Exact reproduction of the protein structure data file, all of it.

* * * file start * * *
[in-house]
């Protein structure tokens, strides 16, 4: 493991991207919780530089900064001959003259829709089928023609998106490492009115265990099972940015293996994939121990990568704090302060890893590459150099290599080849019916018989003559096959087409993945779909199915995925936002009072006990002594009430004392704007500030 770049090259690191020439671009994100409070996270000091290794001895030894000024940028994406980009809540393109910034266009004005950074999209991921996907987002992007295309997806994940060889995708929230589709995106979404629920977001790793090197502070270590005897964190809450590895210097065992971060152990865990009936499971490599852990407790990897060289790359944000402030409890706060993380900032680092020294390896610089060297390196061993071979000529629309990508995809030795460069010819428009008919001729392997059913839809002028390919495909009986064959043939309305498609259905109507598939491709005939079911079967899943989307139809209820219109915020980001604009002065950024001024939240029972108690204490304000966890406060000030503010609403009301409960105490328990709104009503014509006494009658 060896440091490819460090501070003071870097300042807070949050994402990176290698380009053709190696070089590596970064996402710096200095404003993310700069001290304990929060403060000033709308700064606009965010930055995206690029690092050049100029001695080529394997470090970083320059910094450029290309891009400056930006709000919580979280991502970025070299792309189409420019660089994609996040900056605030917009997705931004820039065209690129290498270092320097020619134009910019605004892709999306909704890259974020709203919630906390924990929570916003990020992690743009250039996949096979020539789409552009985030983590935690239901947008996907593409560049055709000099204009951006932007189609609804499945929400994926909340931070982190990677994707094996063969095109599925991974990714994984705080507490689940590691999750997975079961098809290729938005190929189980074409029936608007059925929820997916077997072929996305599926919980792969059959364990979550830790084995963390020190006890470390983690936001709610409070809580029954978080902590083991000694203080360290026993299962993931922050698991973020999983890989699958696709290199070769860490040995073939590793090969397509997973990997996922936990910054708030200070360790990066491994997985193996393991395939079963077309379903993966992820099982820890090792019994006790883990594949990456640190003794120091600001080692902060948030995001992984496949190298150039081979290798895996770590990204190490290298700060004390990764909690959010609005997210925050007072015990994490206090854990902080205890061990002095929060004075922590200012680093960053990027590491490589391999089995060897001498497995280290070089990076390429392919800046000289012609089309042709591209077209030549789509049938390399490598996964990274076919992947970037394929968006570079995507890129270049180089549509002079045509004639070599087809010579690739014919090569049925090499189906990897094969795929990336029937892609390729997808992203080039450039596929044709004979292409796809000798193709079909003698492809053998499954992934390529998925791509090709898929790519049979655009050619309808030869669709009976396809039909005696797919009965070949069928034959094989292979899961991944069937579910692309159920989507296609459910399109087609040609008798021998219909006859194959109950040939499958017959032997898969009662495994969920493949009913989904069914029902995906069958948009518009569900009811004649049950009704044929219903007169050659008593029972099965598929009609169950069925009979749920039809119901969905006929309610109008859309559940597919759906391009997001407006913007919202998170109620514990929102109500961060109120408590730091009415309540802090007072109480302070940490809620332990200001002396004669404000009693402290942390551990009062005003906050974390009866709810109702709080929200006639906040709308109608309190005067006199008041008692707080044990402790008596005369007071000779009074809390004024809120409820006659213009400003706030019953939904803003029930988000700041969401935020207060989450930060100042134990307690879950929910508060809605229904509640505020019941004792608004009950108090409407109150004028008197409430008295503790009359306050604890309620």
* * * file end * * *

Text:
[in-house]
């Protein structure tokens, strides 16, 4: 493991991207919780530089900064001959003259829709089928023609998106490492009115265990099972940015293996994939121990990568704090302060890893590459150099290599080849019916018989003559096959087409993945779909199915995925936002009072006990002594009430004392704007500030 770049090259690191020439671009994100409070996270000091290794001895030894000024940028994406980009809540393109910034266009004005950074999209991921996907987002992007295309997806994940060889995708929230589709995106979404629920977001790793090197502070270590005897964190809450590895210097065992971060152990865990009936499971490599852990407790990897060289790359944000402030409890706060993380900032680092020294390896610089060297390196061993071979000529629309990508995809030795460069010819428009008919001729392997059913839809002028390919495909009986064959043939309305498609259905109507598939491709005939079911079967899943989307139809209820219109915020980001604009002065950024001024939240029972108690204490304000966890406060000030503010609403009301409960105490328990709104009503014509006494009658 060896440091490819460090501070003071870097300042807070949050994402990176290698380009053709190696070089590596970064996402710096200095404003993310700069001290304990929060403060000033709308700064606009965010930055995206690029690092050049100029001695080529394997470090970083320059910094450029290309891009400056930006709000919580979280991502970025070299792309189409420019660089994609996040900056605030917009997705931004820039065209690129290498270092320097020619134009910019605004892709999306909704890259974020709203919630906390924990929570916003990020992690743009250039996949096979020539789409552009985030983590935690239901947008996907593409560049055709000099204009951006932007189609609804499945929400994926909340931070982190990677994707094996063969095109599925991974990714994984705080507490689940590691999750997975079961098809290729938005190929189980074409029936608007059925929820997916077997072929996305599926919980792969059959364990979550830790084995963390020190006890470390983690936001709610409070809580029954978080902590083991000694203080360290026993299962993931922050698991973020999983890989699958696709290199070769860490040995073939590793090969397509997973990997996922936990910054708030200070360790990066491994997985193996393991395939079963077309379903993966992820099982820890090792019994006790883990594949990456640190003794120091600001080692902060948030995001992984496949190298150039081979290798895996770590990204190490290298700060004390990764909690959010609005997210925050007072015990994490206090854990902080205890061990002095929060004075922590200012680093960053990027590491490589391999089995060897001498497995280290070089990076390429392919800046000289012609089309042709591209077209030549789509049938390399490598996964990274076919992947970037394929968006570079995507890129270049180089549509002079045509004639070599087809010579690739014919090569049925090499189906990897094969795929990336029937892609390729997808992203080039450039596929044709004979292409796809000798193709079909003698492809053998499954992934390529998925791509090709898929790519049979655009050619309808030869669709009976396809039909005696797919009965070949069928034959094989292979899961991944069937579910692309159920989507296609459910399109087609040609008798021998219909006859194959109950040939499958017959032997898969009662495994969920493949009913989904069914029902995906069958948009518009569900009811004649049950009704044929219903007169050659008593029972099965598929009609169950069925009979749920039809119901969905006929309610109008859309559940597919759906391009997001407006913007919202998170109620514990929102109500961060109120408590730091009415309540802090007072109480302070940490809620332990200001002396004669404000009693402290942390551990009062005003906050974390009866709810109702709080929200006639906040709308109608309190005067006199008041008692707080044990402790008596005369007071000779009074809390004024809120409820006659213009400003706030019953939904803003029930988000700041969401935020207060989450930060100042134990307690879950929910508060809605229904509640505020019941004792608004009950108090409407109150004028008197409430008295503790009359306050604890309620």